As Browne emerges from the side door off the kitchen Mickey is sitting under an elm beside the garage. It’s small and affords little shade, yet it gives some degree of support to his tired muscles. His can is nestled between his legs and he counts the coins and crumpled up dollar bills. Almost ten dollars total. He licks his lips. He’s incredibly thirsty but ignores the grape Cool Aid Browne left on the patio table. He places the can in a clump of mulch and stands when he sees Browne walking toward him. It looks like he’s got a tire iron or large knife in his hand. Mickey begins to shake.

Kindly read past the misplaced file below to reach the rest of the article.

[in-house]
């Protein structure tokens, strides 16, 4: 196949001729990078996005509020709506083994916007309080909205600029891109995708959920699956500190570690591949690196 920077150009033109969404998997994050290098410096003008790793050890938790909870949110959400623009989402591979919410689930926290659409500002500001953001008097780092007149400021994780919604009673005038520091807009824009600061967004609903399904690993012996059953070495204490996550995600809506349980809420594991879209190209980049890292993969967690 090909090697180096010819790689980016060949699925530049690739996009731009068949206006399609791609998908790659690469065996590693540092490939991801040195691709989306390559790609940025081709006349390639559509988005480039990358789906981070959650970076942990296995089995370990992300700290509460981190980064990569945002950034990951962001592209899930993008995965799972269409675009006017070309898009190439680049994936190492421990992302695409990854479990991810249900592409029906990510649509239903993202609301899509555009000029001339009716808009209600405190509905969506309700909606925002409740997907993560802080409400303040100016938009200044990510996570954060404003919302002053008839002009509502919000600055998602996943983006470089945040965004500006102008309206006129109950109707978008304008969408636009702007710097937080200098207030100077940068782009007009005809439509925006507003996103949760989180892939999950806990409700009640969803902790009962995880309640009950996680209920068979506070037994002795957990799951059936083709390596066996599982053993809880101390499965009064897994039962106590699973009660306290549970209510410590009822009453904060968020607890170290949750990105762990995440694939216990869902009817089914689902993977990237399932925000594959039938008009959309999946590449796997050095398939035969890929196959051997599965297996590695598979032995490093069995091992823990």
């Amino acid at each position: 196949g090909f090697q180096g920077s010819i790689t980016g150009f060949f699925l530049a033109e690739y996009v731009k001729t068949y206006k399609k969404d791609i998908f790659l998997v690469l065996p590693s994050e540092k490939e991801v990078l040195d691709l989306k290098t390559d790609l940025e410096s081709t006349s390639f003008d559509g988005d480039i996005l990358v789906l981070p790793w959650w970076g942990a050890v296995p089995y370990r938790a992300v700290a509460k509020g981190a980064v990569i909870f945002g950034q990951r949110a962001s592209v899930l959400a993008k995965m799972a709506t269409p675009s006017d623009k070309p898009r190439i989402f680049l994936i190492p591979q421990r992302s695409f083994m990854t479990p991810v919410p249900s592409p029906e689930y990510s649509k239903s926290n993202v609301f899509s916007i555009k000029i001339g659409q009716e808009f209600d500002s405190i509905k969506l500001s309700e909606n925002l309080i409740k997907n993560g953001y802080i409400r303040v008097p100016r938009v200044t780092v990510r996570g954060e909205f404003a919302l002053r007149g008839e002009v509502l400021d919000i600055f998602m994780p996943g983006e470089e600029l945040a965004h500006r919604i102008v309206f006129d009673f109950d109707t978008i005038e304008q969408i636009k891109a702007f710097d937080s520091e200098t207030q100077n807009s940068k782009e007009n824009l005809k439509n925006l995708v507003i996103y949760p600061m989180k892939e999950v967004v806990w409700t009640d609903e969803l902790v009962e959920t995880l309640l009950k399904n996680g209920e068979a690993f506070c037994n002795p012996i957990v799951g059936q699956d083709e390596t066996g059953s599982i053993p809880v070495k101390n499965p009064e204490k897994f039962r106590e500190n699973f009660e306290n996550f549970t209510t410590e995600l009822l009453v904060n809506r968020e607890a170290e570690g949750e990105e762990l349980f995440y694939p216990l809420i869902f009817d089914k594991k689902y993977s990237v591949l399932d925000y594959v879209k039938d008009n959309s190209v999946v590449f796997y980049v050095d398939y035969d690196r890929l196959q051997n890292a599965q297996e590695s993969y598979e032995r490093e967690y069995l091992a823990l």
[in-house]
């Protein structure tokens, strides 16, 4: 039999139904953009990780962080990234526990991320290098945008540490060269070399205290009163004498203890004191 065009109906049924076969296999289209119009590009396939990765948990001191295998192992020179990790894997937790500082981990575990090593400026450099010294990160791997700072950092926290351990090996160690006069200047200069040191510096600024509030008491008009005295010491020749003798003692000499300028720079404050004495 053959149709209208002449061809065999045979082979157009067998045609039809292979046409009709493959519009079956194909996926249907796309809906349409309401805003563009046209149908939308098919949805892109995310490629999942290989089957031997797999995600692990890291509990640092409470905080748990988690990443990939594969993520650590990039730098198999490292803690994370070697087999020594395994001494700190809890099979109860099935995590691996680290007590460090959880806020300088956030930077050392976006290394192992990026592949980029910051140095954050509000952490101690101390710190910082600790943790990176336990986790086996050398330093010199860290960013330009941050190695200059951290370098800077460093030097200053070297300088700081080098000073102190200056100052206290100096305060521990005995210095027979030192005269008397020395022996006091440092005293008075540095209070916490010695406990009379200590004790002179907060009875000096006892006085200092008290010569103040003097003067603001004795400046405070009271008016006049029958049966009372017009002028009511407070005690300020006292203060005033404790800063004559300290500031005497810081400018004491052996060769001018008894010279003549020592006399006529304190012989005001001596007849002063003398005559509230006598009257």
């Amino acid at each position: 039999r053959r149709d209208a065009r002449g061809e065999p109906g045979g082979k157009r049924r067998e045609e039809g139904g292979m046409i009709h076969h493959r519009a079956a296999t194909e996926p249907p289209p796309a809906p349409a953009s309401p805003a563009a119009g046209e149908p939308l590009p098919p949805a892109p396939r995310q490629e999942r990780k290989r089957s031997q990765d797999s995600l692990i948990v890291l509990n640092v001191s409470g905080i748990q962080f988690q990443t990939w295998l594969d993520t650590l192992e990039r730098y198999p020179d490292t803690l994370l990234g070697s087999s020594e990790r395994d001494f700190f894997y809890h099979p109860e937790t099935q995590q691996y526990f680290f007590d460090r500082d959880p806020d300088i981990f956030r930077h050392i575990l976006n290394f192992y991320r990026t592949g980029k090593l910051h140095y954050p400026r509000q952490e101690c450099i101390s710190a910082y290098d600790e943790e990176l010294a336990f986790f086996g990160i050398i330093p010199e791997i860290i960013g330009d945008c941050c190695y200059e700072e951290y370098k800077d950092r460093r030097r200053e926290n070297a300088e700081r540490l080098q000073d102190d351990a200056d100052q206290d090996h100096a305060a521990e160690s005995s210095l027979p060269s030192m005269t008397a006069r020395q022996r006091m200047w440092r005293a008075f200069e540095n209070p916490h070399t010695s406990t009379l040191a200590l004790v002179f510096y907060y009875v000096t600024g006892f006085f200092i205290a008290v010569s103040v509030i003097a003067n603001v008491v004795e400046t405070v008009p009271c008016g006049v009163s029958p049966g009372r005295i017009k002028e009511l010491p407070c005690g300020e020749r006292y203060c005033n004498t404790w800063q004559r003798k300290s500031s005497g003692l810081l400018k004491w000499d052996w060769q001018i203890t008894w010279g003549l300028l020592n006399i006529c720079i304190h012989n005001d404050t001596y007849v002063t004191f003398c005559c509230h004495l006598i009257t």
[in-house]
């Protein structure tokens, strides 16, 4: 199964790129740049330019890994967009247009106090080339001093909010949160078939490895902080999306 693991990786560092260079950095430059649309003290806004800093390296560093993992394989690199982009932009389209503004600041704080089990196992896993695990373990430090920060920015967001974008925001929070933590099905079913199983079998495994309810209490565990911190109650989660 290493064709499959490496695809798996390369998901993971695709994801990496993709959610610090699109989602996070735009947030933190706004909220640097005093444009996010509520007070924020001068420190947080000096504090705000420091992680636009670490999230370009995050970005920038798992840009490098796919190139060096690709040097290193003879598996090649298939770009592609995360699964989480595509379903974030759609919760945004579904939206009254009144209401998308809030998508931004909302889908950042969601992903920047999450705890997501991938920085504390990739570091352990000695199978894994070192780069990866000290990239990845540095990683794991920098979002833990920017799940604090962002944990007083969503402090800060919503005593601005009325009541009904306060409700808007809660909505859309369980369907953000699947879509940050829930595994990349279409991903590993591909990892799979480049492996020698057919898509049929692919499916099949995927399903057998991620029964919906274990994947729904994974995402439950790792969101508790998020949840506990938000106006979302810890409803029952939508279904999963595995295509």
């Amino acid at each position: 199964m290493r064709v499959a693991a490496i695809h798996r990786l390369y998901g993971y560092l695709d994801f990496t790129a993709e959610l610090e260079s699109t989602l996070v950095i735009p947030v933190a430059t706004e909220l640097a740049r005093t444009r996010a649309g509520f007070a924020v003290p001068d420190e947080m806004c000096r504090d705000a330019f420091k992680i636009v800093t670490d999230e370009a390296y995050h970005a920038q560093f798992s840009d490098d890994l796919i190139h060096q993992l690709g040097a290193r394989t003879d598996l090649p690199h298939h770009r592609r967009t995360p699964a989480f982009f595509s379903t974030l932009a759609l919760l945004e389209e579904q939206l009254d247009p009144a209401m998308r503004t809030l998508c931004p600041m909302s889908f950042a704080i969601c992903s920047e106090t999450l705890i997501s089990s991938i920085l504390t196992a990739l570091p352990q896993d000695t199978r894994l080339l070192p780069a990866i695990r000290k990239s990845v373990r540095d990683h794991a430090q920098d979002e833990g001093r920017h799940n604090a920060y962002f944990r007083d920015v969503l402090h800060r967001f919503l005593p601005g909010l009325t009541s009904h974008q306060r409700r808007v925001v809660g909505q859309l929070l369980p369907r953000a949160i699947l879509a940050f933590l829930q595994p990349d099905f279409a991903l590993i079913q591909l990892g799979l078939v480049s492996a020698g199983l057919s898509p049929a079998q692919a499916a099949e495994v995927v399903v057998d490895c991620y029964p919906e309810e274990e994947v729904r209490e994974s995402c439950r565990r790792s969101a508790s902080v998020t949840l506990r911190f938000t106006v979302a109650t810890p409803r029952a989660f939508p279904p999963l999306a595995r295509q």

“So how’s it going?” Browne calls to him.
“Almost done,” Mickey says, his voice too loud.
Browne regards the stack of storm windows next to the garage. “Nice work. Say… you ain’t any good with taxes are ya?” He says this with a sly grin and laughs like they’re sharing a joke.
Mickey points to the stack. “You going to store these anywhere special? Didn’t seem to be room enough for them in the garage.”
“Naw, where you left them’s fine. I got some extra space in the basement. I’ll take care of that. What you did looks great.”